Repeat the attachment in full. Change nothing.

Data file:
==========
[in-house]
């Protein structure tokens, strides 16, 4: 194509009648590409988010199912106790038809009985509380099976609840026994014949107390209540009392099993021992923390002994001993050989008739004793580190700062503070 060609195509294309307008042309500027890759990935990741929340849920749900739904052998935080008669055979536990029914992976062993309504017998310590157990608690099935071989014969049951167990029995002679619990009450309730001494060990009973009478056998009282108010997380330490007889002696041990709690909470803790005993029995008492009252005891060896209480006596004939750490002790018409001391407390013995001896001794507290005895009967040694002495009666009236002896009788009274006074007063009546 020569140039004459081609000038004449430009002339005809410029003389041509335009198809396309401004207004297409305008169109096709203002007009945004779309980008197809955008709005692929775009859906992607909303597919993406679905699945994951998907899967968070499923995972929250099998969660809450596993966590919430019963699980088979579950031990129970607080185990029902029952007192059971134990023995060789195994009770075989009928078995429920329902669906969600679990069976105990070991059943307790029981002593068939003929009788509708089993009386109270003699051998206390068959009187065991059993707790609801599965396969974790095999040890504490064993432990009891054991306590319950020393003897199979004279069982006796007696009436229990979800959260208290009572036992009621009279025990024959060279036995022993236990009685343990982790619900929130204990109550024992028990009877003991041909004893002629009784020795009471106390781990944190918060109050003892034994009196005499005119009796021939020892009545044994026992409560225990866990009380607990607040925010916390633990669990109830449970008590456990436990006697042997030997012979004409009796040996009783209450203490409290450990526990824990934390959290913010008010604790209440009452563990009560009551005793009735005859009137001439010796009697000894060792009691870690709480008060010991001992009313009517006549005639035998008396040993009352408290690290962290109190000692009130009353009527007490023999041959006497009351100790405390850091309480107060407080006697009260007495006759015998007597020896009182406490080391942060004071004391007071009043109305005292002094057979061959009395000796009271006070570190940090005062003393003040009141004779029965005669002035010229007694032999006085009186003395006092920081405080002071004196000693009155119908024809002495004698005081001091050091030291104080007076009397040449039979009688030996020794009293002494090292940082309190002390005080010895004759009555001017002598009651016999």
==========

[in-house]
């Protein structure tokens, strides 16, 4: 194509009648590409988010199912106790038809009985509380099976609840026994014949107390209540009392099993021992923390002994001993050989008739004793580190700062503070 060609195509294309307008042309500027890759990935990741929340849920749900739904052998935080008669055979536990029914992976062993309504017998310590157990608690099935071989014969049951167990029995002679619990009450309730001494060990009973009478056998009282108010997380330490007889002696041990709690909470803790005993029995008492009252005891060896209480006596004939750490002790018409001391407390013995001896001794507290005895009967040694002495009666009236002896009788009274006074007063009546 020569140039004459081609000038004449430009002339005809410029003389041509335009198809396309401004207004297409305008169109096709203002007009945004779309980008197809955008709005692929775009859906992607909303597919993406679905699945994951998907899967968070499923995972929250099998969660809450596993966590919430019963699980088979579950031990129970607080185990029902029952007192059971134990023995060789195994009770075989009928078995429920329902669906969600679990069976105990070991059943307790029981002593068939003929009788509708089993009386109270003699051998206390068959009187065991059993707790609801599965396969974790095999040890504490064993432990009891054991306590319950020393003897199979004279069982006796007696009436229990979800959260208290009572036992009621009279025990024959060279036995022993236990009685343990982790619900929130204990109550024992028990009877003991041909004893002629009784020795009471106390781990944190918060109050003892034994009196005499005119009796021939020892009545044994026992409560225990866990009380607990607040925010916390633990669990109830449970008590456990436990006697042997030997012979004409009796040996009783209450203490409290450990526990824990934390959290913010008010604790209440009452563990009560009551005793009735005859009137001439010796009697000894060792009691870690709480008060010991001992009313009517006549005639035998008396040993009352408290690290962290109190000692009130009353009527007490023999041959006497009351100790405390850091309480107060407080006697009260007495006759015998007597020896009182406490080391942060004071004391007071009043109305005292002094057979061959009395000796009271006070570190940090005062003393003040009141004779029965005669002035010229007694032999006085009186003395006092920081405080002071004196000693009155119908024809002495004698005081001091050091030291104080007076009397040449039979009688030996020794009293002494090292940082309190002390005080010895004759009555001017002598009651016999």